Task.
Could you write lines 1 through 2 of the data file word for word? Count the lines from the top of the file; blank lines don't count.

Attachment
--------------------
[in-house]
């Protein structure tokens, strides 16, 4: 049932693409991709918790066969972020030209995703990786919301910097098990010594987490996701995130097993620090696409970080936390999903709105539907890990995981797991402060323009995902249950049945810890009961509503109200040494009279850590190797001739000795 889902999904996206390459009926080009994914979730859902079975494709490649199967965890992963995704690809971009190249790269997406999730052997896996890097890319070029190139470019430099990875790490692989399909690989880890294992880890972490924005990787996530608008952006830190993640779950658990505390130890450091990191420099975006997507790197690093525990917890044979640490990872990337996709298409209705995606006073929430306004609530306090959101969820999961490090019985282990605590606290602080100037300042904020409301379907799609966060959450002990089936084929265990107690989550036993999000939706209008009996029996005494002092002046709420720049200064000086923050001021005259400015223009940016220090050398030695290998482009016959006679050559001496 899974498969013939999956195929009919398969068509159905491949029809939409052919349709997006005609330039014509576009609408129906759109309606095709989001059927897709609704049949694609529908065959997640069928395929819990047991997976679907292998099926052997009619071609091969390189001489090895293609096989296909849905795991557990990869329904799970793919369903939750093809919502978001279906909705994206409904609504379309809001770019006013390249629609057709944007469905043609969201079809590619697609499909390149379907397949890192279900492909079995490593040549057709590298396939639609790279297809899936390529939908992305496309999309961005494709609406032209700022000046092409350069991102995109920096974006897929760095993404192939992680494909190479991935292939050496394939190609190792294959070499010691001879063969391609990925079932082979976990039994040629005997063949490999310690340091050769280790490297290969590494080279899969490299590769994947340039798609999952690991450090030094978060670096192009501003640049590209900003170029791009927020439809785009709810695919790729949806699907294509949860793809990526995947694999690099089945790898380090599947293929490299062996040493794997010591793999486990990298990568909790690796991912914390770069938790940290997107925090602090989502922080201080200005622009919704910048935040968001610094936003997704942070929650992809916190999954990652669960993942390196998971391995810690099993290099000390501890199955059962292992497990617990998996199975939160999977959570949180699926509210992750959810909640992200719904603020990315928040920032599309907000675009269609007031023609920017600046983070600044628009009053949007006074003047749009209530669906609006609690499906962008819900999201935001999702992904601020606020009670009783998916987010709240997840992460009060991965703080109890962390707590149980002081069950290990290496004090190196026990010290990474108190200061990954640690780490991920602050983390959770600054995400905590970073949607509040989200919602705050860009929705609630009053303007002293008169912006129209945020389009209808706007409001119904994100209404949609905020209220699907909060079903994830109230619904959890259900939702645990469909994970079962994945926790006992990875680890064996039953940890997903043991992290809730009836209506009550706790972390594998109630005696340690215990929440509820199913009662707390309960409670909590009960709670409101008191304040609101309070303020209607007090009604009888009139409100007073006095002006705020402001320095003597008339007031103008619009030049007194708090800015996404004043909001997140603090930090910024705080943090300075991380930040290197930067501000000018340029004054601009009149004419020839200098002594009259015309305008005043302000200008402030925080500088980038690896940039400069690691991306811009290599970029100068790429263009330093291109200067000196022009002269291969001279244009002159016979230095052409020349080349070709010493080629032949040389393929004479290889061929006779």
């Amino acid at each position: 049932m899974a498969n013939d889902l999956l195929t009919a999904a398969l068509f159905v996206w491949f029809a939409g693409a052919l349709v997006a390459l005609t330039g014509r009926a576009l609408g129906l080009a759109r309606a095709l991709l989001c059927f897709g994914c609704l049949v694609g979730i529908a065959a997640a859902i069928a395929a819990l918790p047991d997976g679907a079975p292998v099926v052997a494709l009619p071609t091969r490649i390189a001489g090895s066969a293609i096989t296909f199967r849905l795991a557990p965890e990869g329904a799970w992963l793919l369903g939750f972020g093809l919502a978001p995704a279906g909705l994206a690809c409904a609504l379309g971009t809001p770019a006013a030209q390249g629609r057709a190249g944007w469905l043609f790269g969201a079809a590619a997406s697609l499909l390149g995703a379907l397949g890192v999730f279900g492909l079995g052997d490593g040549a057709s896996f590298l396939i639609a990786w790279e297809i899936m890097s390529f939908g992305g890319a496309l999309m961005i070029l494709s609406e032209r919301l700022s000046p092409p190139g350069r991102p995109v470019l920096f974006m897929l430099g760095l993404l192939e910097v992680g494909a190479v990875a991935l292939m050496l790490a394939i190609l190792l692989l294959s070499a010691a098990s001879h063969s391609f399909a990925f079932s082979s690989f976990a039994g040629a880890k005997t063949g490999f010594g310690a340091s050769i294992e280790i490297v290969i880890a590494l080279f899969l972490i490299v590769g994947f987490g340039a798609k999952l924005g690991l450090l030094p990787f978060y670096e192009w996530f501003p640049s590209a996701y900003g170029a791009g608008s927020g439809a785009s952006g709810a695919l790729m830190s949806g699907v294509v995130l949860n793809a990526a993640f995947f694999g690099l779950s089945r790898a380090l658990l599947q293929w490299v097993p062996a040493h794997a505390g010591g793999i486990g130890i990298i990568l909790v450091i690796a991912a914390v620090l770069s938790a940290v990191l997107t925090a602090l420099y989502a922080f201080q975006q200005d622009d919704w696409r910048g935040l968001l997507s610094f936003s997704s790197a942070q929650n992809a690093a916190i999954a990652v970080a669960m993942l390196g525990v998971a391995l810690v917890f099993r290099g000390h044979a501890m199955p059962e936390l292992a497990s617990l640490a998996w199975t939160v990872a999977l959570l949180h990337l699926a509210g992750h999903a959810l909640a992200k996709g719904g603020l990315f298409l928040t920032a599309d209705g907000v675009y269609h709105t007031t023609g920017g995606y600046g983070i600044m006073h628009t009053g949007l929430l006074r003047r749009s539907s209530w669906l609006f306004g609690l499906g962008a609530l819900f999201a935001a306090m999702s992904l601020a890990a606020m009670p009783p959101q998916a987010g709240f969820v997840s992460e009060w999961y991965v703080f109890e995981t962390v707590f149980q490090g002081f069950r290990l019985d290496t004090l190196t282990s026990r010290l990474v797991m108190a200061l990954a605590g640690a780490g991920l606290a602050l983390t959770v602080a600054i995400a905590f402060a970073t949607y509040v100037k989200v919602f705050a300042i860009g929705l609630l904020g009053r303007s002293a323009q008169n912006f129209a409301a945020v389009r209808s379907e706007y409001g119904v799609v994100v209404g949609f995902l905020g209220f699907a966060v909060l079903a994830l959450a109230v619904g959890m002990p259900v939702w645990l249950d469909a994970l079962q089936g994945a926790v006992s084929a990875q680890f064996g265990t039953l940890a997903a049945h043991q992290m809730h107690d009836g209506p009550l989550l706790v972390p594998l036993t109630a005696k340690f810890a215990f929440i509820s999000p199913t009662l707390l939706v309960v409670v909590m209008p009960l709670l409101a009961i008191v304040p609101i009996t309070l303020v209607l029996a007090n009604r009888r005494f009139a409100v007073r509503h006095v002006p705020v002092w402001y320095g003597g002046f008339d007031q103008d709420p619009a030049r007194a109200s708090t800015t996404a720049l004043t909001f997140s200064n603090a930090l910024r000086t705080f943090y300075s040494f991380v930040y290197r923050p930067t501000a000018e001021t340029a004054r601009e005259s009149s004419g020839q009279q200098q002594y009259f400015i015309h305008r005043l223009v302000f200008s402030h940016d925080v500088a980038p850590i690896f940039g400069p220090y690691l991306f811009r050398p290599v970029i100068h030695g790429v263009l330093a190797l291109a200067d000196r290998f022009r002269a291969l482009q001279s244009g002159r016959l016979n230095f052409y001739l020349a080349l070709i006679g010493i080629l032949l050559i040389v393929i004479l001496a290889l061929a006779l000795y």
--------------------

[in-house]
């Protein structure tokens, strides 16, 4: 049932693409991709918790066969972020030209995703990786919301910097098990010594987490996701995130097993620090696409970080936390999903709105539907890990995981797991402060323009995902249950049945810890009961509503109200040494009279850590190797001739000795 889902999904996206390459009926080009994914979730859902079975494709490649199967965890992963995704690809971009190249790269997406999730052997896996890097890319070029190139470019430099990875790490692989399909690989880890294992880890972490924005990787996530608008952006830190993640779950658990505390130890450091990191420099975006997507790197690093525990917890044979640490990872990337996709298409209705995606006073929430306004609530306090959101969820999961490090019985282990605590606290602080100037300042904020409301379907799609966060959450002990089936084929265990107690989550036993999000939706209008009996029996005494002092002046709420720049200064000086923050001021005259400015223009940016220090050398030695290998482009016959006679050559001496 899974498969013939999956195929009919398969068509159905491949029809939409052919349709997006005609330039014509576009609408129906759109309606095709989001059927897709609704049949694609529908065959997640069928395929819990047991997976679907292998099926052997009619071609091969390189001489090895293609096989296909849905795991557990990869329904799970793919369903939750093809919502978001279906909705994206409904609504379309809001770019006013390249629609057709944007469905043609969201079809590619697609499909390149379907397949890192279900492909079995490593040549057709590298396939639609790279297809899936390529939908992305496309999309961005494709609406032209700022000046092409350069991102995109920096974006897929760095993404192939992680494909190479991935292939050496394939190609190792294959070499010691001879063969391609990925079932082979976990039994040629005997063949490999310690340091050769280790490297290969590494080279899969490299590769994947340039798609999952690991450090030094978060670096192009501003640049590209900003170029791009927020439809785009709810695919790729949806699907294509949860793809990526995947694999690099089945790898380090599947293929490299062996040493794997010591793999486990990298990568909790690796991912914390770069938790940290997107925090602090989502922080201080200005622009919704910048935040968001610094936003997704942070929650992809916190999954990652669960993942390196998971391995810690099993290099000390501890199955059962292992497990617990998996199975939160999977959570949180699926509210992750959810909640992200719904603020990315928040920032599309907000675009269609007031023609920017600046983070600044628009009053949007006074003047749009209530669906609006609690499906962008819900999201935001999702992904601020606020009670009783998916987010709240997840992460009060991965703080109890962390707590149980002081069950290990290496004090190196026990010290990474108190200061990954640690780490991920602050983390959770600054995400905590970073949607509040989200919602705050860009929705609630009053303007002293008169912006129209945020389009209808706007409001119904994100209404949609905020209220699907909060079903994830109230619904959890259900939702645990469909994970079962994945926790006992990875680890064996039953940890997903043991992290809730009836209506009550706790972390594998109630005696340690215990929440509820199913009662707390309960409670909590009960709670409101008191304040609101309070303020209607007090009604009888009139409100007073006095002006705020402001320095003597008339007031103008619009030049007194708090800015996404004043909001997140603090930090910024705080943090300075991380930040290197930067501000000018340029004054601009009149004419020839200098002594009259015309305008005043302000200008402030925080500088980038690896940039400069690691991306811009290599970029100068790429263009330093291109200067000196022009002269291969001279244009002159016979230095052409020349080349070709010493080629032949040389393929004479290889061929006779």